The following is a summary of a workshop I presented in Leeds for the Church Urban Fund entitled “How to fail well”. I wanted to share it as it raises important issues about failure, the roots of failure and ways to cope with it. One participant suggested that what we need is a “theology of failure” – any offers?
I would be glad of your thoughts and reactions…
How to fail well… I’m not sure how honored I am to take this workshop! But I am eminently qualified! I admire Adrian Plass very much. He generally starts his presentations by introducing himself as a failed Christian. I used to think that this was his humility and then we became good friends and I know it is the truth!! I’m a failed Christian too!! Anyone else?
Failure is intensely personal and I hope you won’t mind me starting on a personal note. I want to share something very personal about failure before looking at it in a broader sense. I am aware this could trigger things for you so please do chat with me after if you feel you need to – but please don’t struggle on your own.
It is a tad counter culture to be honest about failure. My own recent experience of failing in my marriage has left me with both a profound sense of forgiveness from God alongside a deep sense of judgment from some Christians and most of Christendom!
I have discovered huge issue about private and public failure…. Or sinfulness as some would label it. I feel that I have walked naked through Christendom over my marriage ending and I have discovered both:
- Empathetic understanding and narrow condemnation
- A sense of empathetic shared pain and righteous hypocrisy
- Loving openness and hostile alienation.
My recent actions have led me to act out of a desperate need to seek to retain a degree of perceived personal integrity and honesty based on public failure. Without any sense of bitterness or regret (as I have grown so much seeking to embrace truth) I am worried about how many of us are coping with our private, locked up failure and brokenness.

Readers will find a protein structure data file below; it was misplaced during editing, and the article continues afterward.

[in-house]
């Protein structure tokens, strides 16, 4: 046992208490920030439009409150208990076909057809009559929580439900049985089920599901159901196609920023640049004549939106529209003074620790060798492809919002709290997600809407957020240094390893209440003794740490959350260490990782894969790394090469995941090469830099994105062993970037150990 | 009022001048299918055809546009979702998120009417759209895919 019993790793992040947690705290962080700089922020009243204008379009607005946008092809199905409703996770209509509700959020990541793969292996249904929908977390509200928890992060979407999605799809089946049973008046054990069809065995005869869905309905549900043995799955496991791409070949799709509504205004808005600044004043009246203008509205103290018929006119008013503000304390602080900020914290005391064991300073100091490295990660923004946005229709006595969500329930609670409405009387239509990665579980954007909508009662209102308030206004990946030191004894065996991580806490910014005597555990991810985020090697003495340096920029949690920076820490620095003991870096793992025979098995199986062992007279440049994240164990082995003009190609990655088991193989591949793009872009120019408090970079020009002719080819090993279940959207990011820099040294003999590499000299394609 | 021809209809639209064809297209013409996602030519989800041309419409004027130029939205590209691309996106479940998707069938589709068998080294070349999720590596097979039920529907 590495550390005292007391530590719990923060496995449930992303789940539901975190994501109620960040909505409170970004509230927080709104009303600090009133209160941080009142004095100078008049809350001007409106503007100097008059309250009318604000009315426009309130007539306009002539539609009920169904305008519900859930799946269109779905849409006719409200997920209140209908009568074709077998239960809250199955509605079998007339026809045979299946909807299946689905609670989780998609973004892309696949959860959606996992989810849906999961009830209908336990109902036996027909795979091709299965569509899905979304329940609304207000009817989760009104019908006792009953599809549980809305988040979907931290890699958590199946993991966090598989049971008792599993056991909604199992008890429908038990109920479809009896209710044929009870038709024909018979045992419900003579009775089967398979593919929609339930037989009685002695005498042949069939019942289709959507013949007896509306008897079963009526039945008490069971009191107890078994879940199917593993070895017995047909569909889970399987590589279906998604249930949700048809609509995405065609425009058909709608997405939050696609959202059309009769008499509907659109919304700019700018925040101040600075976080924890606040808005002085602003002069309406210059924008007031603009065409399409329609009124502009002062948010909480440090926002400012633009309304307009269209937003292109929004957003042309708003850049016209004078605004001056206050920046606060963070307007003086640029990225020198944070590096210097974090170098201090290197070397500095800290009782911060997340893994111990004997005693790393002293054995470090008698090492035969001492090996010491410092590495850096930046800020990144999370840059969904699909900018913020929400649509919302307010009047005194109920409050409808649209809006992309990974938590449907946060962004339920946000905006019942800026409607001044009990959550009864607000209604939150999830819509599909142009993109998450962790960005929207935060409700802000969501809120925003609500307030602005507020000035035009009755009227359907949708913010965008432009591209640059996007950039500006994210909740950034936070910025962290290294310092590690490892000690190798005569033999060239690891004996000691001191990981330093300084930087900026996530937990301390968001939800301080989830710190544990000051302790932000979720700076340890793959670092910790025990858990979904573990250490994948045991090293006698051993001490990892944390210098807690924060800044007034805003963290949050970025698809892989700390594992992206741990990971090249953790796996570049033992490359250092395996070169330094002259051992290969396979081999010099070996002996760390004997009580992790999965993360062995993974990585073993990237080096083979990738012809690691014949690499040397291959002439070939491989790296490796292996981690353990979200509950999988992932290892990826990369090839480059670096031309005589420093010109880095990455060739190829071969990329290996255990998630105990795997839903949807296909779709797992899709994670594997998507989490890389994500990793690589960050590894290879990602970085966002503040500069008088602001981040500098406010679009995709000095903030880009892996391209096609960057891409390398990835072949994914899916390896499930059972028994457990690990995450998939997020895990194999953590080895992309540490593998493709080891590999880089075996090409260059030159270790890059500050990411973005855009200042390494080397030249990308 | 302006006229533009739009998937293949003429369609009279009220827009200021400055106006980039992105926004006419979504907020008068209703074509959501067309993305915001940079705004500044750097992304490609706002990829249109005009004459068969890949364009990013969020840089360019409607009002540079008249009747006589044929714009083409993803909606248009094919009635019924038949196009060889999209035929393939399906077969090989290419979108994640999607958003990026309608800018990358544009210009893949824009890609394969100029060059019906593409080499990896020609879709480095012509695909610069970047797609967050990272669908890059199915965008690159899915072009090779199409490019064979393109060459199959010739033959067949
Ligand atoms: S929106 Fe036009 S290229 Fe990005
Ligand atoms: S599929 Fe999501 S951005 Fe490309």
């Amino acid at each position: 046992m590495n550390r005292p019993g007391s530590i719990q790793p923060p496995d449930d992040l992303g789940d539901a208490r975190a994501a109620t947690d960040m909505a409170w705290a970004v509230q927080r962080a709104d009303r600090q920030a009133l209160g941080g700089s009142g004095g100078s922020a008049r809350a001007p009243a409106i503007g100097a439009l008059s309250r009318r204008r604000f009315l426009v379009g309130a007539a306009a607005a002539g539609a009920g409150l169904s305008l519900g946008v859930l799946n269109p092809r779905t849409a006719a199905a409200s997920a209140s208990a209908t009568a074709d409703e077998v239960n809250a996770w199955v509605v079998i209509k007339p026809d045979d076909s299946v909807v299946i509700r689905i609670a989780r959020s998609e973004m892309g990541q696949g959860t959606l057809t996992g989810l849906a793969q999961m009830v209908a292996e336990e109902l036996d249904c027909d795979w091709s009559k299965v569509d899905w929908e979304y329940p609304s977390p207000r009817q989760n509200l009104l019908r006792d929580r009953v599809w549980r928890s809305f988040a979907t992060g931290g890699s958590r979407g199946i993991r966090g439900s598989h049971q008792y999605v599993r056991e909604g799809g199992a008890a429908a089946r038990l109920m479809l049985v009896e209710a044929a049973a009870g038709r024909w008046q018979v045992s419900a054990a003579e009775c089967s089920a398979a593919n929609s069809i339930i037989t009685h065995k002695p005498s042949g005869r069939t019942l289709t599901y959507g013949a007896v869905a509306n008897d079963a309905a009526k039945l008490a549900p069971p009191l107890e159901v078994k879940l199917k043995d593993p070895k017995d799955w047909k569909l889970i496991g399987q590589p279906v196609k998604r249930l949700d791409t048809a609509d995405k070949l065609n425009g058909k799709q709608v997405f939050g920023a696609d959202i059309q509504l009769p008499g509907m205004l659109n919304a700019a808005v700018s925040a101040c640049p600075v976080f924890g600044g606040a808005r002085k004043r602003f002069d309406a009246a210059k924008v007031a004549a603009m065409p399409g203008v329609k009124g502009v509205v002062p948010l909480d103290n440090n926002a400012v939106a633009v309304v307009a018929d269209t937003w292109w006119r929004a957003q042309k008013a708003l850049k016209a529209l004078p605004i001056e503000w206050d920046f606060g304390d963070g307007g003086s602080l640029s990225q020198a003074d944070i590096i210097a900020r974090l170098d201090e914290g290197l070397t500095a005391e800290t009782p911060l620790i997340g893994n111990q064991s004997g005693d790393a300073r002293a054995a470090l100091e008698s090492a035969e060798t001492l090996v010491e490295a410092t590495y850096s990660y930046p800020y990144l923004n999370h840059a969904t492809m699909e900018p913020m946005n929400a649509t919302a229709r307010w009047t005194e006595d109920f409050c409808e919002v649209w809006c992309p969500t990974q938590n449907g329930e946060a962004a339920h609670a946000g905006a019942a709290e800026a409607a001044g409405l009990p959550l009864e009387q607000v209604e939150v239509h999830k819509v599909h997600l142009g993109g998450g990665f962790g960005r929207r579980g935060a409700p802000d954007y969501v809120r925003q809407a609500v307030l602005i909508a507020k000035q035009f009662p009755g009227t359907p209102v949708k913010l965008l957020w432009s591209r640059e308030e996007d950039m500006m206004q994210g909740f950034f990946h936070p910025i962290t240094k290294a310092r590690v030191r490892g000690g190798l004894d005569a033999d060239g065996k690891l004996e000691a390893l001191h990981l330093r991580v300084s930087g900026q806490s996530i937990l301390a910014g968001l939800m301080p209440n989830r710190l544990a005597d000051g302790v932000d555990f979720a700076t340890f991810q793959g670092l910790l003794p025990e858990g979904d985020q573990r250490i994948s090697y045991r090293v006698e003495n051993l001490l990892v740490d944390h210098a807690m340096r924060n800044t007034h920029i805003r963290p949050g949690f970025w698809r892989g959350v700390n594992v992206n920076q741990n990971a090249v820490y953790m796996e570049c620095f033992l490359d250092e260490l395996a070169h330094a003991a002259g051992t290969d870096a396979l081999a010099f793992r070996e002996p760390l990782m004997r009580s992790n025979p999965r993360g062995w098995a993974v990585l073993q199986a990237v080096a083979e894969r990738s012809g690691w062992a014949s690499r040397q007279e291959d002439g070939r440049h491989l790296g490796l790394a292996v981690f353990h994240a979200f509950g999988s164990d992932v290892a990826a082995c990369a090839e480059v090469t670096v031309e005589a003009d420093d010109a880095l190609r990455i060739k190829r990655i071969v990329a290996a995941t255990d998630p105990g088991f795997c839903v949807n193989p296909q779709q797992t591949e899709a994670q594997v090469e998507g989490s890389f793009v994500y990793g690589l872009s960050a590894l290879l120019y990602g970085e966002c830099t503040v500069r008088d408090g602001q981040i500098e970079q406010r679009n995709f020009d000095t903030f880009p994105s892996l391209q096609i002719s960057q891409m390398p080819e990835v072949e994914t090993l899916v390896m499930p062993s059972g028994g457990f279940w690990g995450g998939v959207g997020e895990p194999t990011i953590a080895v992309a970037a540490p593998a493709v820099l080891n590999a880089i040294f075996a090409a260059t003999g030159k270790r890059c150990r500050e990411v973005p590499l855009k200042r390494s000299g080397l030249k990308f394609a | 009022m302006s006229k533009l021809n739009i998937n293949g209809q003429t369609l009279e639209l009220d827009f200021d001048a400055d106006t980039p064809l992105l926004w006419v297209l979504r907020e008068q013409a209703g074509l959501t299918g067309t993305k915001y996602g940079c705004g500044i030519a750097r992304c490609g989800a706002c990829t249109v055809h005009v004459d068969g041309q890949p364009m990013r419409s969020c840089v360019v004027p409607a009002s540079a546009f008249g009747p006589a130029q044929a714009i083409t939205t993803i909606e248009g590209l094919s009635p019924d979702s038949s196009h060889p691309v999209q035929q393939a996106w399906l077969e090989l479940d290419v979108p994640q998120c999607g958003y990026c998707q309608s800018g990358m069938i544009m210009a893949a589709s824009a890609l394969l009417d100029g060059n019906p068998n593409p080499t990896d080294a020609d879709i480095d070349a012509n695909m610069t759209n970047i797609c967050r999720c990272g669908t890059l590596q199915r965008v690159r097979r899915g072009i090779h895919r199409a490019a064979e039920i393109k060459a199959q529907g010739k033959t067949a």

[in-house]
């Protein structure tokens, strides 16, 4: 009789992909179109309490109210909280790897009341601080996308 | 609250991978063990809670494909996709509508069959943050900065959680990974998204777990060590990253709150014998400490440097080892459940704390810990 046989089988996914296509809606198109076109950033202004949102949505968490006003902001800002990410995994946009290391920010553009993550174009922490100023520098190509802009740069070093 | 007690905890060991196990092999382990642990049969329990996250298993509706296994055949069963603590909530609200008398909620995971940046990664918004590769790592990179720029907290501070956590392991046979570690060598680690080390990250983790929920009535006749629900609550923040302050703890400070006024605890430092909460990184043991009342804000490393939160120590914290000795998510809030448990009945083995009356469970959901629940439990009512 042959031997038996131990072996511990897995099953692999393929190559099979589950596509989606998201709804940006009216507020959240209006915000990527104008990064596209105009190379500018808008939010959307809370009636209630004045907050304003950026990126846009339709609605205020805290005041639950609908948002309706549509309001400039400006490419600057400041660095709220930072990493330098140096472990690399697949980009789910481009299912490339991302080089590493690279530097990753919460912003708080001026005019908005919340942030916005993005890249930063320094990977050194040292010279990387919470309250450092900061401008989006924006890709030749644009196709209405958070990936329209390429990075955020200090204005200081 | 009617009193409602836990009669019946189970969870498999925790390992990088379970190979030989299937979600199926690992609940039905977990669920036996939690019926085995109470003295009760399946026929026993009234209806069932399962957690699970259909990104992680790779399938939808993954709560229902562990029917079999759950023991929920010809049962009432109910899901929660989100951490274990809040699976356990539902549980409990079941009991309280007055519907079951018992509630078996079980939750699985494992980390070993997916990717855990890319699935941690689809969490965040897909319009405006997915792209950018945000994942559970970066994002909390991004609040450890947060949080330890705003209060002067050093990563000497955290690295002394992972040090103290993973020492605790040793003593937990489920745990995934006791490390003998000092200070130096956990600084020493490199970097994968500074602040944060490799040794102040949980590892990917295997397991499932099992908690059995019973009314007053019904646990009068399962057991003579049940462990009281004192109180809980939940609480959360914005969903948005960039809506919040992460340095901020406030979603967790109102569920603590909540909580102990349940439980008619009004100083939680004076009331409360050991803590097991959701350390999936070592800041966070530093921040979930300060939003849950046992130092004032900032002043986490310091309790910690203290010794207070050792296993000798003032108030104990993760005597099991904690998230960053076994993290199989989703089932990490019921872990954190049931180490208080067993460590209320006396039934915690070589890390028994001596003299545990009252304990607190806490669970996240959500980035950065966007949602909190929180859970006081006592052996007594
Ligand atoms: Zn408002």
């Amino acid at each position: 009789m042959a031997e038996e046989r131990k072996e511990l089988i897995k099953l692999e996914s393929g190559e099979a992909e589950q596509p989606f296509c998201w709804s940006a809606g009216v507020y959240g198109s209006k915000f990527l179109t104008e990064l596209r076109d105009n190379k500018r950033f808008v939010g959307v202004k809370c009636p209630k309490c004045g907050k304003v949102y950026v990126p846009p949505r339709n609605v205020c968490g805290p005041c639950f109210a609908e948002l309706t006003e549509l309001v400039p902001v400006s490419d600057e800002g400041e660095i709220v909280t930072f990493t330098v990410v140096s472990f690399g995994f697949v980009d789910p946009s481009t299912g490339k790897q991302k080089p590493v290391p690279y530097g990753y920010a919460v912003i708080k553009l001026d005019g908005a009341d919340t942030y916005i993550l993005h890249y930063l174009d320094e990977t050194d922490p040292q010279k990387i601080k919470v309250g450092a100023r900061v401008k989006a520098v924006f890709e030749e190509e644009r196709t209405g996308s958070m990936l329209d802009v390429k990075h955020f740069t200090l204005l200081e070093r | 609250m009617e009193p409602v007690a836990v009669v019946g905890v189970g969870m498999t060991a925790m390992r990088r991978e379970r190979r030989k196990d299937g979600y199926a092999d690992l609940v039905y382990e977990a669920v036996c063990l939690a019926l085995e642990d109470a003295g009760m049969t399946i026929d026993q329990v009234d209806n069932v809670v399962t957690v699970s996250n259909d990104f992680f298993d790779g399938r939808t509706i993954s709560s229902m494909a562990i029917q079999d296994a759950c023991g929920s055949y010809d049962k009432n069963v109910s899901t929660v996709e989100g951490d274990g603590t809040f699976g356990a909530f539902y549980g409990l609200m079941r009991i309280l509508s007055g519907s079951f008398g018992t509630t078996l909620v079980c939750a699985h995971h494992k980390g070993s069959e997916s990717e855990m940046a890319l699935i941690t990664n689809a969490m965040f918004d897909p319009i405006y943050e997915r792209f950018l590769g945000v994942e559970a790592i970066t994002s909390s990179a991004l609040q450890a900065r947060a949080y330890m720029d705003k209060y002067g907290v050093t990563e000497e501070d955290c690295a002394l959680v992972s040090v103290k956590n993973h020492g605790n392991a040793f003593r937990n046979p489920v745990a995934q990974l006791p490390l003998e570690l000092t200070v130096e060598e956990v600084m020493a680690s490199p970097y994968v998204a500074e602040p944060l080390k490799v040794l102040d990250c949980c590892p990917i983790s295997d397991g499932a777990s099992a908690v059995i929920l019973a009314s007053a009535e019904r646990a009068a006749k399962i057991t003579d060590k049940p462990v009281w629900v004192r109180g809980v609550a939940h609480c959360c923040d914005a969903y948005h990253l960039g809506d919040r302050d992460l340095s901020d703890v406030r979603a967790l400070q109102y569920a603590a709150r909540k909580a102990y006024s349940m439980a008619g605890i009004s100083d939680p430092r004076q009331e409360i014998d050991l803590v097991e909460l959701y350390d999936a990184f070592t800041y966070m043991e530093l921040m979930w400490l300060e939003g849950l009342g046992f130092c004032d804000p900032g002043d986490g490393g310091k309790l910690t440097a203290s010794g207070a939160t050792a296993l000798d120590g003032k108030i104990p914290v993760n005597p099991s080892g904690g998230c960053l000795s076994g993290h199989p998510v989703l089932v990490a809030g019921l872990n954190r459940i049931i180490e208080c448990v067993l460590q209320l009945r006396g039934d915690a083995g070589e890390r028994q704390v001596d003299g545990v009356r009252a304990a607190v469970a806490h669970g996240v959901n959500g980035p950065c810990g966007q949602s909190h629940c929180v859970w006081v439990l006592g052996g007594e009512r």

Just one example of a private sense of failure is the struggle with pornography for pastors and church staff members. In 2001, LEADERSHIP journal surveyed pastors and found that four in 10 struggled with it. This is USA based research but I suspect it is as high in UK.
Honesty and disclosure about my failed private life has led to deep and redemptive conversations – for me and others. With those who have been vulnerable with me, I (and they) have known a measure of meaningful healing. But I am left wondering why we cling to the veneer of success when Jesus promised that truth would set us free… unless perhaps with have mistaken truth for public image?
Perhaps a neat ending about personal honesty for this more intimate input comes from Leonard Cohen’s song, ‘Going Home’…
Going home, Without my sorrow, Going home, Sometime tomorrow, Going home, To where it’s better, Than before, Going home, Without my burden, Going home, Behind the curtain, Going home, Without the costume, That I wore…
In this workshop I offered thinking on:
- Reflections on the roots of the dominant ‘success narrative’ in a faith based life – in order to name and question them
- Strategies to cope with failure
Reflections on the roots of the dominant ‘success narrative’ in faith based youth and community work
In the workshop I suggested that a dominant ‘success narrative’ is shaped by: Ecclesial and personal theology, notions of sustainability, The routinization of charisma, misuse of power, the personal conversion obsession and overuse of empirical measuring systems…
I wonder what you might add? What else ‘seduces to success’?
I then offered some thoughts about strategies to cope with failure, the strategies included;
- Ensuring we are working as part of a “community” – there is no I in Jesus but there is an us!
- Seeing our role in communities as engagement not mission (a Quaker perspective). This implies reciprocity and mutuality. We become receivers as well as givers.
- Never do something for someone that they can do for themselves – joining in not parachuting in our solutions. Collective failure is perhaps easier to cope with and offers the hope of learning, growth and development
- Remember that the Christian responsibility is not building a church but participating in the development of a Kingdom
- Acknowledge when you get it wrong! There is a chapter in my book called ‘Sins and Blunders’ instead of Signs and Wonders!
- Remember “BPGHFY” theology – Be Patient God Hasn’t Finished Yet – Good Friday is a global tragedy and failure until 3 days later!
What other strategies to cope with failure can you suggest?